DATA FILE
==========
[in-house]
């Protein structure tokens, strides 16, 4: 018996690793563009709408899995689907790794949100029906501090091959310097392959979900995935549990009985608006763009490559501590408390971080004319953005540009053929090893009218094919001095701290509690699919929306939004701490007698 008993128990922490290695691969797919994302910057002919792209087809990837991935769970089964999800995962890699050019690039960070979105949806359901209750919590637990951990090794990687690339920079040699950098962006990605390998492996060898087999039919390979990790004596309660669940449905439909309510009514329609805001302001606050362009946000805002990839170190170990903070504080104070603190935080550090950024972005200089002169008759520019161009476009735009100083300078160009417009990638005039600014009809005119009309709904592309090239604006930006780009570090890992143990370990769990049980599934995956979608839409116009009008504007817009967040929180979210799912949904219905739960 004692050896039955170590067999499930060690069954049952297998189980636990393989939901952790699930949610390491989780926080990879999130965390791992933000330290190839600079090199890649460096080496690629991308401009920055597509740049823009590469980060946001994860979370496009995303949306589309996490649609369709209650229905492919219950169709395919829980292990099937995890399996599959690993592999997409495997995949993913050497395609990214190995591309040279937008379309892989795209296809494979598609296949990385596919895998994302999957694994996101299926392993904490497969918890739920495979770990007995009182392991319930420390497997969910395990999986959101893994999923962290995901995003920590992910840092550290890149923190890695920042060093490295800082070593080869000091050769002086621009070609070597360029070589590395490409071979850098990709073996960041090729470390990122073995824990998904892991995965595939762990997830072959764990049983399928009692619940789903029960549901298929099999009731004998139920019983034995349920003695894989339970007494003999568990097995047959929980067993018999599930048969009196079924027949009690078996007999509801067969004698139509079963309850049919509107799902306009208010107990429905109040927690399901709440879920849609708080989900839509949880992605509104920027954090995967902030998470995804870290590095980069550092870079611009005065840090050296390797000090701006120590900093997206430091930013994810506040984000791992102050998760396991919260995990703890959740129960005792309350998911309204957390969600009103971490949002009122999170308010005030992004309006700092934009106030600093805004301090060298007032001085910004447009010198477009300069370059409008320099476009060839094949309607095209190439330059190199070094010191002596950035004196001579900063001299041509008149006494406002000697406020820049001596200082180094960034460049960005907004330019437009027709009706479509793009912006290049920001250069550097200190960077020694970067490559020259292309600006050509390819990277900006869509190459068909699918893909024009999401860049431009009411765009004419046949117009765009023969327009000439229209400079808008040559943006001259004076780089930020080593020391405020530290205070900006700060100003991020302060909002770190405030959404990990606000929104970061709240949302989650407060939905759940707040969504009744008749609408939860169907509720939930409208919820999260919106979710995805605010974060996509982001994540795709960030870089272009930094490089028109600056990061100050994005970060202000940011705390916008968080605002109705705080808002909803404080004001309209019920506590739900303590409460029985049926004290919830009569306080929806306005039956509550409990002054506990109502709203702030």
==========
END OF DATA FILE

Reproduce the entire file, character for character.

[in-house]
């Protein structure tokens, strides 16, 4: 018996690793563009709408899995689907790794949100029906501090091959310097392959979900995935549990009985608006763009490559501590408390971080004319953005540009053929090893009218094919001095701290509690699919929306939004701490007698 008993128990922490290695691969797919994302910057002919792209087809990837991935769970089964999800995962890699050019690039960070979105949806359901209750919590637990951990090794990687690339920079040699950098962006990605390998492996060898087999039919390979990790004596309660669940449905439909309510009514329609805001302001606050362009946000805002990839170190170990903070504080104070603190935080550090950024972005200089002169008759520019161009476009735009100083300078160009417009990638005039600014009809005119009309709904592309090239604006930006780009570090890992143990370990769990049980599934995956979608839409116009009008504007817009967040929180979210799912949904219905739960 004692050896039955170590067999499930060690069954049952297998189980636990393989939901952790699930949610390491989780926080990879999130965390791992933000330290190839600079090199890649460096080496690629991308401009920055597509740049823009590469980060946001994860979370496009995303949306589309996490649609369709209650229905492919219950169709395919829980292990099937995890399996599959690993592999997409495997995949993913050497395609990214190995591309040279937008379309892989795209296809494979598609296949990385596919895998994302999957694994996101299926392993904490497969918890739920495979770990007995009182392991319930420390497997969910395990999986959101893994999923962290995901995003920590992910840092550290890149923190890695920042060093490295800082070593080869000091050769002086621009070609070597360029070589590395490409071979850098990709073996960041090729470390990122073995824990998904892991995965595939762990997830072959764990049983399928009692619940789903029960549901298929099999009731004998139920019983034995349920003695894989339970007494003999568990097995047959929980067993018999599930048969009196079924027949009690078996007999509801067969004698139509079963309850049919509107799902306009208010107990429905109040927690399901709440879920849609708080989900839509949880992605509104920027954090995967902030998470995804870290590095980069550092870079611009005065840090050296390797000090701006120590900093997206430091930013994810506040984000791992102050998760396991919260995990703890959740129960005792309350998911309204957390969600009103971490949002009122999170308010005030992004309006700092934009106030600093805004301090060298007032001085910004447009010198477009300069370059409008320099476009060839094949309607095209190439330059190199070094010191002596950035004196001579900063001299041509008149006494406002000697406020820049001596200082180094960034460049960005907004330019437009027709009706479509793009912006290049920001250069550097200190960077020694970067490559020259292309600006050509390819990277900006869509190459068909699918893909024009999401860049431009009411765009004419046949117009765009023969327009000439229209400079808008040559943006001259004076780089930020080593020391405020530290205070900006700060100003991020302060909002770190405030959404990990606000929104970061709240949302989650407060939905759940707040969504009744008749609408939860169907509720939930409208919820999260919106979710995805605010974060996509982001994540795709960030870089272009930094490089028109600056990061100050994005970060202000940011705390916008968080605002109705705080808002909803404080004001309209019920506590739900303590409460029985049926004290919830009569306080929806306005039956509550409990002054506990109502709203702030």